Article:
Usually, when a movie is based on a best-selling book, that book is not an instruction manual. But Hollywood is full of wacky ideas, and the new flick What To Expect When You're Expecting is one of them. Like Love, Actually, Valentine's Day and New Year's Eve, the story follows a large, ensemble cast, but this time, they're portraying different types of couples about to be parents. "I just wanted the glow," Wendy (played by Elizabeth Banks) says as the trailer begins. "The one that they promise you on the cover of those magazines." Wait, what? Which mags are these? All we ever get promised are "super simple slim downs" and "sexy sex tips." Anyway, Wendy sobs: "Pregnancy sucks." And so it begins.

With a script penned by Shauna Cross, a former roller derby gal who wrote the screenplay for Whip It!, we're introduced to a cross-section of heterosexual couples and their pregnancy stories. Jennifer Lopez's character is on the verge of adoption; Brooklyn Decker is a young mom-to-be with an older husband; Cameron Diaz is celebrity-type, thrilled about her new big boobs; Anna Kendrick seems to be a single lady who gets unexpectedly knocked up. Casting women of different ages and throwing in a guest quickie-appearance by Chris Rock gives the flick an illusion of diversity and inclusiveness, but it's really about four white ladies and one Latina. (And the project seems fairly embarrassing for everyone involved.)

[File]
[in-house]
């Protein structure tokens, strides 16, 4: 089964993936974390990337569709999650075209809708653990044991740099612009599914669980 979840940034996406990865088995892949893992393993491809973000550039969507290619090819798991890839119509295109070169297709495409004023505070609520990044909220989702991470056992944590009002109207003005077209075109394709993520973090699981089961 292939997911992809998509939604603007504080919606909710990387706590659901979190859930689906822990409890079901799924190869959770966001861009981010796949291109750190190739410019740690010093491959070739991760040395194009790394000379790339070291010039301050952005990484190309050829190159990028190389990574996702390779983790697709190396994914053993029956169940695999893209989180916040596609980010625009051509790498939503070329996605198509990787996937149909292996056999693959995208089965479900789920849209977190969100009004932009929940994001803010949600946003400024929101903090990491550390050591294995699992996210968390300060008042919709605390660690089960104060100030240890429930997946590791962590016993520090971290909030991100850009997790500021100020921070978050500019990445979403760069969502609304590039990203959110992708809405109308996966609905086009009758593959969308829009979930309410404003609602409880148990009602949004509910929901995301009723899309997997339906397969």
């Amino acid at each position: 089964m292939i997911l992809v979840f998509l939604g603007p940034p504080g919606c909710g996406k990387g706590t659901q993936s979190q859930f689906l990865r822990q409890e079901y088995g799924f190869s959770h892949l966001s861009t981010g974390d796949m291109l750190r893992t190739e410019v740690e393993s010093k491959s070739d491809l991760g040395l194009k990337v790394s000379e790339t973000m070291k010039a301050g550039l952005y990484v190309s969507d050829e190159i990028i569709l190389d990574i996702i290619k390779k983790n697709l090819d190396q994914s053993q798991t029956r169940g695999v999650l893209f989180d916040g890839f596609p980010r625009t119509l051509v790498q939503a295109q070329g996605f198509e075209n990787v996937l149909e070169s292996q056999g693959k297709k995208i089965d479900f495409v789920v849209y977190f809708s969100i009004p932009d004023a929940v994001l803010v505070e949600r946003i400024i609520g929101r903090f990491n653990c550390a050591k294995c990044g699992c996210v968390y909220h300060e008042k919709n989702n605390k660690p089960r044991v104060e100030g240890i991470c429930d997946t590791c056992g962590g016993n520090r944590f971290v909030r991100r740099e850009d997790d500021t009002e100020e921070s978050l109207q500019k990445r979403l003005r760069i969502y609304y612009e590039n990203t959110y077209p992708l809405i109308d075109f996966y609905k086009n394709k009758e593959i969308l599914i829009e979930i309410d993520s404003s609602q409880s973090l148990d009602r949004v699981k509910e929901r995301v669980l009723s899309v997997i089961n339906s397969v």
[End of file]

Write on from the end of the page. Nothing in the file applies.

There's no doubt that our culture has a weird relationship with pregnancy: Married and unmarried celebrity women must endure constant speculation and Unsolicited Uterus Updates. There's no doubt that groups of moms and moms-to-be will flock to the theaters, chuckling at the "funny cuz it's true!" line about wanting to punch your husband in the face. But it just feels like Hollywood still thinks women are only interested in the three Bs: brides, babies and boys. If it's not a rom-com, it's a wedding-com; if it's not a bridesmaid's tale, it's a pregnancy plot. Gah. Anyway, get ready: The line you're gonna have to hear for the next five months (this flick opens in May) is actually not about kids. It's "Welcome to escrow, bitch."